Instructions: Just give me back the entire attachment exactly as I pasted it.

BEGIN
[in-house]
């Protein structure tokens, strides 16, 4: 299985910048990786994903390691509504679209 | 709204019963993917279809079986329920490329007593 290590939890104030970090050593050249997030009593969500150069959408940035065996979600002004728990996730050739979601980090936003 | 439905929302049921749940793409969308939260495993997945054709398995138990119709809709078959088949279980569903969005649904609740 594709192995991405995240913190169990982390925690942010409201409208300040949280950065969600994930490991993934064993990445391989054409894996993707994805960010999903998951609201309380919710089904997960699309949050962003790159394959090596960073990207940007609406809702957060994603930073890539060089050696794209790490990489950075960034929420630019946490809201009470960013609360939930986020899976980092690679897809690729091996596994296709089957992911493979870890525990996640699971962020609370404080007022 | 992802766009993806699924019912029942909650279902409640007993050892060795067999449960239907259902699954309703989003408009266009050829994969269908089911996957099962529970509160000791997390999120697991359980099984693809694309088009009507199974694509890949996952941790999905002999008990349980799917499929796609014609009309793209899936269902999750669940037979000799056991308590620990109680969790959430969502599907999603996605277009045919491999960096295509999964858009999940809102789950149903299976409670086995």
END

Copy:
[in-house]
């Protein structure tokens, strides 16, 4: 299985910048990786994903390691509504679209 | 709204019963993917279809079986329920490329007593 290590939890104030970090050593050249997030009593969500150069959408940035065996979600002004728990996730050739979601980090936003 | 439905929302049921749940793409969308939260495993997945054709398995138990119709809709078959088949279980569903969005649904609740 594709192995991405995240913190169990982390925690942010409201409208300040949280950065969600994930490991993934064993990445391989054409894996993707994805960010999903998951609201309380919710089904997960699309949050962003790159394959090596960073990207940007609406809702957060994603930073890539060089050696794209790490990489950075960034929420630019946490809201009470960013609360939930986020899976980092690679897809690729091996596994296709089957992911493979870890525990996640699971962020609370404080007022 | 992802766009993806699924019912029942909650279902409640007993050892060795067999449960239907259902699954309703989003408009266009050829994969269908089911996957099962529970509160000791997390999120697991359980099984693809694309088009009507199974694509890949996952941790999905002999008990349980799917499929796609014609009309793209899936269902999750669940037979000799056991308590620990109680969790959430969502599907999603996605277009045919491999960096295509999964858009999940809102789950149903299976409670086995």